In Their Shoes

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Used children’s shoes  waiting for their new owners to find them at Nazareth Migrant Center

The man sitting on his cot, head bowed, eyes closed, catches my eye as I pass his room. His toddler son, wriggling on his back beside him, gleefully plays with some imaginary toy held high in the air. But the child doesn’t disturb his father. The man prays silently, deeply entrenched in a place far beyond this room.

I pause in the hallway. Quietly take in what I have just witnessed.

Granted, pausing is unusual when I’m working at the Nazareth migrant hospitality center. Most days I barely have time to gobble down a spoonful of yogurt or finish an apple.

But, I sense the beauty and preciousness of this scene. It’s worth taking a moment.

And in that sacred, tender moment, a door opens. A door through which I catch a glimpse into the life of another. A door that further opens my heart.

And I understand why I do this work.

A job that no one in her right mind would ever accept from an employer. The pay is lousy (non-existent!). No company perks. You don’t get a half-hour lunch break. In fact, you have to force yourself to remember to sit down and eat. No 15-minute coffee breaks or gathering in the company kitchen to choose a K-cup of your favorite coffee. No time for checking emails or text messaging. Not even time for friendly banter with your coworkers.

But the reward is priceless.

A connection that takes me far beyond my self-preoccupation. Beyond my judgments of how I “think” things should be.

This act of witnessing, and being with, the migrants and refugees who come through our doors – makes me forget my petty concerns.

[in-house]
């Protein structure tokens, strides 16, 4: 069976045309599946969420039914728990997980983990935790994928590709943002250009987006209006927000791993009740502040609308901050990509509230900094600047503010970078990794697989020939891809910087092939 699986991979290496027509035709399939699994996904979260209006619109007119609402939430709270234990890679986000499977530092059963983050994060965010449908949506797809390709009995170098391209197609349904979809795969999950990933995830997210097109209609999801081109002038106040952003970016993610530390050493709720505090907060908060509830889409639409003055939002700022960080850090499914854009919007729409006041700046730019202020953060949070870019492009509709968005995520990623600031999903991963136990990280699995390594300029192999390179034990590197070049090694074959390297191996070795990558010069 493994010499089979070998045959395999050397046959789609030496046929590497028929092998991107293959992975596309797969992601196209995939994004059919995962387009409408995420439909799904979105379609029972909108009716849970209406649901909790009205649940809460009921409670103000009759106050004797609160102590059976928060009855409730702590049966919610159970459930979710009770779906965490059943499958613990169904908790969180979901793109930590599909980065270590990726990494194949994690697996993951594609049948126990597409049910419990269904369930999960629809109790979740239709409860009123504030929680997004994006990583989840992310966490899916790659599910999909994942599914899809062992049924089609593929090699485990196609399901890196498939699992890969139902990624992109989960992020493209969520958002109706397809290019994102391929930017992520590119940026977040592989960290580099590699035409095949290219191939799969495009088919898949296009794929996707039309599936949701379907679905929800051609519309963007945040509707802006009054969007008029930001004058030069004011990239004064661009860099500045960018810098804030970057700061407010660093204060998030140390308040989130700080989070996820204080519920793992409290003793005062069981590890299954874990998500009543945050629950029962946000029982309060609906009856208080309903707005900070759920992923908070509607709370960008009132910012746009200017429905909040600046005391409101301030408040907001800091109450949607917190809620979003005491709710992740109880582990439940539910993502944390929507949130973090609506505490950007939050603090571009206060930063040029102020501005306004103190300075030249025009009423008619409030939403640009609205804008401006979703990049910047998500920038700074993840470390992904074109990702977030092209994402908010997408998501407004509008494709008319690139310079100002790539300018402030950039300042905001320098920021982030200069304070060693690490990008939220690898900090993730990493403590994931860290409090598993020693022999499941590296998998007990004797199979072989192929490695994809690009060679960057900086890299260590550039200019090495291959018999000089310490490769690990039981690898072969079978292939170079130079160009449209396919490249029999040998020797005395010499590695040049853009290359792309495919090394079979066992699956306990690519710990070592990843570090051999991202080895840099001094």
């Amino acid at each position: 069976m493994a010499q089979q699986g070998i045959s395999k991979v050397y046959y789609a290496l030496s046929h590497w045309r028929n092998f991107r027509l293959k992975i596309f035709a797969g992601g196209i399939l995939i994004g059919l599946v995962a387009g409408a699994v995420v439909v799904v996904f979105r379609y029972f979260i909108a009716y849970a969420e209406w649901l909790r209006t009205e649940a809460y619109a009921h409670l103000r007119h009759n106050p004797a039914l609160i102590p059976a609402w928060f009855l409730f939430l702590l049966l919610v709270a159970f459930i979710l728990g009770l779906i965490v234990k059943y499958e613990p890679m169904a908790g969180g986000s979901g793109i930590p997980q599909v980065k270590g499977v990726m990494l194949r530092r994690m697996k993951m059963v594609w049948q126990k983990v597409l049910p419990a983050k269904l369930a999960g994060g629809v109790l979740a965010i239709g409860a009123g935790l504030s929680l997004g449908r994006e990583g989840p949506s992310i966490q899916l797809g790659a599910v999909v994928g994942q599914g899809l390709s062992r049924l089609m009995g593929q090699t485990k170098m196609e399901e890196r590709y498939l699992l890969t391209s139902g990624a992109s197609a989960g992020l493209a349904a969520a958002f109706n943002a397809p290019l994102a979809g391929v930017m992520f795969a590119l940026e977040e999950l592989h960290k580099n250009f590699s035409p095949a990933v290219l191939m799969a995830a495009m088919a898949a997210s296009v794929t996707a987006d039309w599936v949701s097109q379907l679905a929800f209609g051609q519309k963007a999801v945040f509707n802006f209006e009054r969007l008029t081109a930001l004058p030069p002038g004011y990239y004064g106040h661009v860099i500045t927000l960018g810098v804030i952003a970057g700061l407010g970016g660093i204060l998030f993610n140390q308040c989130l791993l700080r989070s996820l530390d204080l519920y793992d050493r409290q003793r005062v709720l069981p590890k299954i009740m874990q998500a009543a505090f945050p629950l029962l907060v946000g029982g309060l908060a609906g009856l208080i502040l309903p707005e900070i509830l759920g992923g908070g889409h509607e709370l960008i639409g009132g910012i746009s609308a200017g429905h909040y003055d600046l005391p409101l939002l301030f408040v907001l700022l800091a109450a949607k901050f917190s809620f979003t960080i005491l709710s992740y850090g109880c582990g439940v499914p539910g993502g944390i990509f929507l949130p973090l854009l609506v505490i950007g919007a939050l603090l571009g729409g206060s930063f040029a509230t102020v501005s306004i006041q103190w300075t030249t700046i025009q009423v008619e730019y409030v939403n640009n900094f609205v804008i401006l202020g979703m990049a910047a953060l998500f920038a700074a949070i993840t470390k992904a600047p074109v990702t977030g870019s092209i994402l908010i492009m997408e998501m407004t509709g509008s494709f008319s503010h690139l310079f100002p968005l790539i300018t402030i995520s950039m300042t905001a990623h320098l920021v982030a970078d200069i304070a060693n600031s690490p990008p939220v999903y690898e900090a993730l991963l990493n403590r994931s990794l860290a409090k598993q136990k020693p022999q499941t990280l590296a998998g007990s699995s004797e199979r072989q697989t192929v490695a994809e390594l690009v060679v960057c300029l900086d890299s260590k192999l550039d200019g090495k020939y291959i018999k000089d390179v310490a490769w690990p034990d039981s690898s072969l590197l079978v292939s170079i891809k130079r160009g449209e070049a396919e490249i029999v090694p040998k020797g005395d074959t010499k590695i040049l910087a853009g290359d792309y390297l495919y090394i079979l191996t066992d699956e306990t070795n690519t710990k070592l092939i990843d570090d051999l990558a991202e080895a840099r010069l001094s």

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Every time I hear one of our “guests” tell me he hasn’t eaten much for days and is thankful for the meals we’ve offered him.

Every time a mom says how happy she is to be able to finally take a shower.

Every time a child’s face lights up when she’s given a used pair of shoes.

Every time someone says I’m kind — “muy amable, gracias,” — when I hand them a jacket or a bag of food for the journey ahead.

Every time I put myself in their shoes, I forget about my own unknown future.

But I am remembering something much more important.

Last April, at a James Finley retreat on Meister Eckhart, I wrote down these words. They struck me, because I knew this was how I desired to live my life:

“Find that person, that community, that act, that when you give yourself over to it with your whole heart, unravels your petty preoccupation with your self-absorbed self and strangely brings you home to yourself.”

That’s what I’ve found. That’s what this “work” is giving me.

The opportunity to come home to my Self.

Richard Rohr writes: “Jesus did not call us to the poor and to the pain only to be helpful; he called us to be in solidarity with the real and for own transformation. It is often only after the fact we realize that they helped us in ways we never knew we needed. This is sometimes called ‘reverse mission.’

“Only near the poor, close to ‘the tears of things’ as the Roman poet Virgil puts it, in solidarity with suffering, can we understand ourselves, love one another well, imitate Jesus, and live his full Gospel.”

In truth, I can’t really walk in their shoes. But I can pause. Be present. Keep my heart open. As I walk in solidarity alongside them.

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